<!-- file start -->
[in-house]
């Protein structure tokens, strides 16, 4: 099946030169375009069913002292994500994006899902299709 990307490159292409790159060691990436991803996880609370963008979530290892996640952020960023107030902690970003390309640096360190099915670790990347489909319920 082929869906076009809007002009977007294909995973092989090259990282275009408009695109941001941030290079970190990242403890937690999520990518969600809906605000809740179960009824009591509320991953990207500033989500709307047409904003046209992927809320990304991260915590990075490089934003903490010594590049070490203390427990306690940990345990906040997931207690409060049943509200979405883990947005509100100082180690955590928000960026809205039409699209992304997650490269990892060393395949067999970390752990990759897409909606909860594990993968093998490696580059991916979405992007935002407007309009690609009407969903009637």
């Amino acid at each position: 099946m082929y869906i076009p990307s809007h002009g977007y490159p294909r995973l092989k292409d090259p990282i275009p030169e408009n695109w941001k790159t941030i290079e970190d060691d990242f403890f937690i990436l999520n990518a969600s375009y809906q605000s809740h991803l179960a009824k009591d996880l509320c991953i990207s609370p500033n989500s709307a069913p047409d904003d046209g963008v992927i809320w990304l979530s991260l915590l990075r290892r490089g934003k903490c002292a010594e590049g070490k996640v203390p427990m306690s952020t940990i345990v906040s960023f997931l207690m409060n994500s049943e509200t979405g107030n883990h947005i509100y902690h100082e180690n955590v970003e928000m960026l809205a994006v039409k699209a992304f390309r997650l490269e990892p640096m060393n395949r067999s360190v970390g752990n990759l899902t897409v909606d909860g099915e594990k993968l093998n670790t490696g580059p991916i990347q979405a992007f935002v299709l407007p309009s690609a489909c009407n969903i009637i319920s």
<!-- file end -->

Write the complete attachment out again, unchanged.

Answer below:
[in-house]
């Protein structure tokens, strides 16, 4: 099946030169375009069913002292994500994006899902299709 990307490159292409790159060691990436991803996880609370963008979530290892996640952020960023107030902690970003390309640096360190099915670790990347489909319920 082929869906076009809007002009977007294909995973092989090259990282275009408009695109941001941030290079970190990242403890937690999520990518969600809906605000809740179960009824009591509320991953990207500033989500709307047409904003046209992927809320990304991260915590990075490089934003903490010594590049070490203390427990306690940990345990906040997931207690409060049943509200979405883990947005509100100082180690955590928000960026809205039409699209992304997650490269990892060393395949067999970390752990990759897409909606909860594990993968093998490696580059991916979405992007935002407007309009690609009407969903009637």
């Amino acid at each position: 099946m082929y869906i076009p990307s809007h002009g977007y490159p294909r995973l092989k292409d090259p990282i275009p030169e408009n695109w941001k790159t941030i290079e970190d060691d990242f403890f937690i990436l999520n990518a969600s375009y809906q605000s809740h991803l179960a009824k009591d996880l509320c991953i990207s609370p500033n989500s709307a069913p047409d904003d046209g963008v992927i809320w990304l979530s991260l915590l990075r290892r490089g934003k903490c002292a010594e590049g070490k996640v203390p427990m306690s952020t940990i345990v906040s960023f997931l207690m409060n994500s049943e509200t979405g107030n883990h947005i509100y902690h100082e180690n955590v970003e928000m960026l809205a994006v039409k699209a992304f390309r997650l490269e990892p640096m060393n395949r067999s360190v970390g752990n990759l899902t897409v909606d909860g099915e594990k993968l093998n670790t490696g580059p991916i990347q979405a992007f935002v299709l407007p309009s690609a489909c009407n969903i009637i319920s």